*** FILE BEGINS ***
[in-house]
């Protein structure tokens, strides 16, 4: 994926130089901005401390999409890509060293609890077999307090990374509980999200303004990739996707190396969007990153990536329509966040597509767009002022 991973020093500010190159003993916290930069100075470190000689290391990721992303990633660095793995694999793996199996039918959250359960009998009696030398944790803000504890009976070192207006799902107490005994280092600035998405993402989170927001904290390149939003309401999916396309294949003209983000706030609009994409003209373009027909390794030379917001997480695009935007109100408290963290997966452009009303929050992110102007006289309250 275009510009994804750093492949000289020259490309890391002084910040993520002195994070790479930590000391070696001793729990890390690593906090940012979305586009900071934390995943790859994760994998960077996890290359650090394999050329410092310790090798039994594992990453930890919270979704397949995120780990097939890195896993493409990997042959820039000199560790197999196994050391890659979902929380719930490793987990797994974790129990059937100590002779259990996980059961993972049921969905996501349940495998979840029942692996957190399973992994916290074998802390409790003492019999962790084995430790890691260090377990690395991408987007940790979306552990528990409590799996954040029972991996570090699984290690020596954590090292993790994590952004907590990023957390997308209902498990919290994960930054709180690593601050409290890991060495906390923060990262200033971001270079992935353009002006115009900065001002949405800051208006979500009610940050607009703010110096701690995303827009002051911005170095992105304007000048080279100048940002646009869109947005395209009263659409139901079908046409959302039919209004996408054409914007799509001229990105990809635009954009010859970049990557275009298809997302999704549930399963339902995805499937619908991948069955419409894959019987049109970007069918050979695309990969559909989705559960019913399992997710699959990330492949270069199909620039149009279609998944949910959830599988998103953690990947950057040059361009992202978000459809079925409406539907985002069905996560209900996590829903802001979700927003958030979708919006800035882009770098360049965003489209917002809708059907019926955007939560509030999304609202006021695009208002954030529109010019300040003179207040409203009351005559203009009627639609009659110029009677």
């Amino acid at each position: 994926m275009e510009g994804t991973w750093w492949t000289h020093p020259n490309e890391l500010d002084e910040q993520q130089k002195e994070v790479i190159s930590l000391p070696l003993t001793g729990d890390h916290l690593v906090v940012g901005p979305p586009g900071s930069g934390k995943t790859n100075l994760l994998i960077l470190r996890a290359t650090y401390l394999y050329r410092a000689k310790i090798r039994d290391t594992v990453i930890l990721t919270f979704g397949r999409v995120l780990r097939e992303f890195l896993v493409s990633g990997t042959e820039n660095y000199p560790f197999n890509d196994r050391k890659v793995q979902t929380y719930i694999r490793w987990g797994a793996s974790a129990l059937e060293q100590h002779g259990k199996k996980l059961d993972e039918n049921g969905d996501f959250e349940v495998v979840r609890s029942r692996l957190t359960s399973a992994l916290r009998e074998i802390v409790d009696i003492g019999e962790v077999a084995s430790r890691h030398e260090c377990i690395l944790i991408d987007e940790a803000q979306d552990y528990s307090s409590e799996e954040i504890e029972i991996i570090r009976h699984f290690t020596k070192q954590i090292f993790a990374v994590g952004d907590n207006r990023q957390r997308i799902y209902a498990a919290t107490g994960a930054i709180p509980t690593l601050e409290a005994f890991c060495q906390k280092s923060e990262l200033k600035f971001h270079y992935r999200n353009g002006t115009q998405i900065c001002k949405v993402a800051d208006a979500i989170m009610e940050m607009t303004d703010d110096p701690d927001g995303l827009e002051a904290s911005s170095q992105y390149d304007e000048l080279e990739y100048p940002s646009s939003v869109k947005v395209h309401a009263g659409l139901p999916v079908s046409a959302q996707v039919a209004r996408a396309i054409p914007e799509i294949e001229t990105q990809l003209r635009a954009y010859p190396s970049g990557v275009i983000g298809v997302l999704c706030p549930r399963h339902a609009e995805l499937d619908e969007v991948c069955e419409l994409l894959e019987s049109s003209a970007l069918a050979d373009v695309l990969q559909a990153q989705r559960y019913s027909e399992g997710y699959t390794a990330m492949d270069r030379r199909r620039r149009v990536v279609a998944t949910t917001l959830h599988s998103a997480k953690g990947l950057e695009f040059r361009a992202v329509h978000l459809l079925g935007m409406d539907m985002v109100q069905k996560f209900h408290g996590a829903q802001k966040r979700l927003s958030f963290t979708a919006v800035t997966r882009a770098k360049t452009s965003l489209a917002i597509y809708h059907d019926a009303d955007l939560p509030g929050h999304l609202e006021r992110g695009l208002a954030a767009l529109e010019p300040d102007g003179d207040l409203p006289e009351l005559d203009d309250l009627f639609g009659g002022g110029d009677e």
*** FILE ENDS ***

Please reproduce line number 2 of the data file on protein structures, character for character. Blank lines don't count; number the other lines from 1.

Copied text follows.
């Protein structure tokens, strides 16, 4: 994926130089901005401390999409890509060293609890077999307090990374509980999200303004990739996707190396969007990153990536329509966040597509767009002022 991973020093500010190159003993916290930069100075470190000689290391990721992303990633660095793995694999793996199996039918959250359960009998009696030398944790803000504890009976070192207006799902107490005994280092600035998405993402989170927001904290390149939003309401999916396309294949003209983000706030609009994409003209373009027909390794030379917001997480695009935007109100408290963290997966452009009303929050992110102007006289309250 275009510009994804750093492949000289020259490309890391002084910040993520002195994070790479930590000391070696001793729990890390690593906090940012979305586009900071934390995943790859994760994998960077996890290359650090394999050329410092310790090798039994594992990453930890919270979704397949995120780990097939890195896993493409990997042959820039000199560790197999196994050391890659979902929380719930490793987990797994974790129990059937100590002779259990996980059961993972049921969905996501349940495998979840029942692996957190399973992994916290074998802390409790003492019999962790084995430790890691260090377990690395991408987007940790979306552990528990409590799996954040029972991996570090699984290690020596954590090292993790994590952004907590990023957390997308209902498990919290994960930054709180690593601050409290890991060495906390923060990262200033971001270079992935353009002006115009900065001002949405800051208006979500009610940050607009703010110096701690995303827009002051911005170095992105304007000048080279100048940002646009869109947005395209009263659409139901079908046409959302039919209004996408054409914007799509001229990105990809635009954009010859970049990557275009298809997302999704549930399963339902995805499937619908991948069955419409894959019987049109970007069918050979695309990969559909989705559960019913399992997710699959990330492949270069199909620039149009279609998944949910959830599988998103953690990947950057040059361009992202978000459809079925409406539907985002069905996560209900996590829903802001979700927003958030979708919006800035882009770098360049965003489209917002809708059907019926955007939560509030999304609202006021695009208002954030529109010019300040003179207040409203009351005559203009009627639609009659110029009677």